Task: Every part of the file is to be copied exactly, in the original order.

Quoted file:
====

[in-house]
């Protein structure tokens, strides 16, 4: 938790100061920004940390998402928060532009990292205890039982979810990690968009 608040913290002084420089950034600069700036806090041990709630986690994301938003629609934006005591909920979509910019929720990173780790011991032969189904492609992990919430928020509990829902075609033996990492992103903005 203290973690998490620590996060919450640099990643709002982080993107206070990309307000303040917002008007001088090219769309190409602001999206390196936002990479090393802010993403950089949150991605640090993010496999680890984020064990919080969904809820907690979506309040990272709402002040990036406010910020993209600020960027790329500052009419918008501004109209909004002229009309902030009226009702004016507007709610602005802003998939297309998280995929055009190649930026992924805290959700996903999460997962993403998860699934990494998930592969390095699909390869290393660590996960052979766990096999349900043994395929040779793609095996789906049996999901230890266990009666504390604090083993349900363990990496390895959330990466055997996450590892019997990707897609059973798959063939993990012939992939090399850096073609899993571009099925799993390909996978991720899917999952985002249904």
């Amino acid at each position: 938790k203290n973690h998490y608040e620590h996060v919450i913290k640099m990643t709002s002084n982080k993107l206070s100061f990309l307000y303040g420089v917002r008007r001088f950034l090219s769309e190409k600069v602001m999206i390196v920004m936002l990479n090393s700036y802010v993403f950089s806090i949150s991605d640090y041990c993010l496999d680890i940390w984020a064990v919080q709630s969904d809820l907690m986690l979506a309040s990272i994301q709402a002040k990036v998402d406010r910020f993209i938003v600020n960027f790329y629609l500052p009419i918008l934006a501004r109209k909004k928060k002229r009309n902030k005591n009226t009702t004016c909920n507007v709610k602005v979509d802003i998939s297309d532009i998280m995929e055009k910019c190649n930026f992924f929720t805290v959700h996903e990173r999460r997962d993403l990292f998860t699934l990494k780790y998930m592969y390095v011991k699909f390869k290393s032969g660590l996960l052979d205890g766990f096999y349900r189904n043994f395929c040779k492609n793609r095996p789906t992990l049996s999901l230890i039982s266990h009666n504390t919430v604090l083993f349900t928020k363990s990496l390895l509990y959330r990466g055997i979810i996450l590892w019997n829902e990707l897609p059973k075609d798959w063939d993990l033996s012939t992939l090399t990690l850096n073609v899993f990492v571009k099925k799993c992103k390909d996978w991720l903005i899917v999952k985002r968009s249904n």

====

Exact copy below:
[in-house]
């Protein structure tokens, strides 16, 4: 938790100061920004940390998402928060532009990292205890039982979810990690968009 608040913290002084420089950034600069700036806090041990709630986690994301938003629609934006005591909920979509910019929720990173780790011991032969189904492609992990919430928020509990829902075609033996990492992103903005 203290973690998490620590996060919450640099990643709002982080993107206070990309307000303040917002008007001088090219769309190409602001999206390196936002990479090393802010993403950089949150991605640090993010496999680890984020064990919080969904809820907690979506309040990272709402002040990036406010910020993209600020960027790329500052009419918008501004109209909004002229009309902030009226009702004016507007709610602005802003998939297309998280995929055009190649930026992924805290959700996903999460997962993403998860699934990494998930592969390095699909390869290393660590996960052979766990096999349900043994395929040779793609095996789906049996999901230890266990009666504390604090083993349900363990990496390895959330990466055997996450590892019997990707897609059973798959063939993990012939992939090399850096073609899993571009099925799993390909996978991720899917999952985002249904």
């Amino acid at each position: 938790k203290n973690h998490y608040e620590h996060v919450i913290k640099m990643t709002s002084n982080k993107l206070s100061f990309l307000y303040g420089v917002r008007r001088f950034l090219s769309e190409k600069v602001m999206i390196v920004m936002l990479n090393s700036y802010v993403f950089s806090i949150s991605d640090y041990c993010l496999d680890i940390w984020a064990v919080q709630s969904d809820l907690m986690l979506a309040s990272i994301q709402a002040k990036v998402d406010r910020f993209i938003v600020n960027f790329y629609l500052p009419i918008l934006a501004r109209k909004k928060k002229r009309n902030k005591n009226t009702t004016c909920n507007v709610k602005v979509d802003i998939s297309d532009i998280m995929e055009k910019c190649n930026f992924f929720t805290v959700h996903e990173r999460r997962d993403l990292f998860t699934l990494k780790y998930m592969y390095v011991k699909f390869k290393s032969g660590l996960l052979d205890g766990f096999y349900r189904n043994f395929c040779k492609n793609r095996p789906t992990l049996s999901l230890i039982s266990h009666n504390t919430v604090l083993f349900t928020k363990s990496l390895l509990y959330r990466g055997i979810i996450l590892w019997n829902e990707l897609p059973k075609d798959w063939d993990l033996s012939t992939l090399t990690l850096n073609v899993f990492v571009k099925k799993c992103k390909d996978w991720l903005i899917v999952k985002r968009s249904n």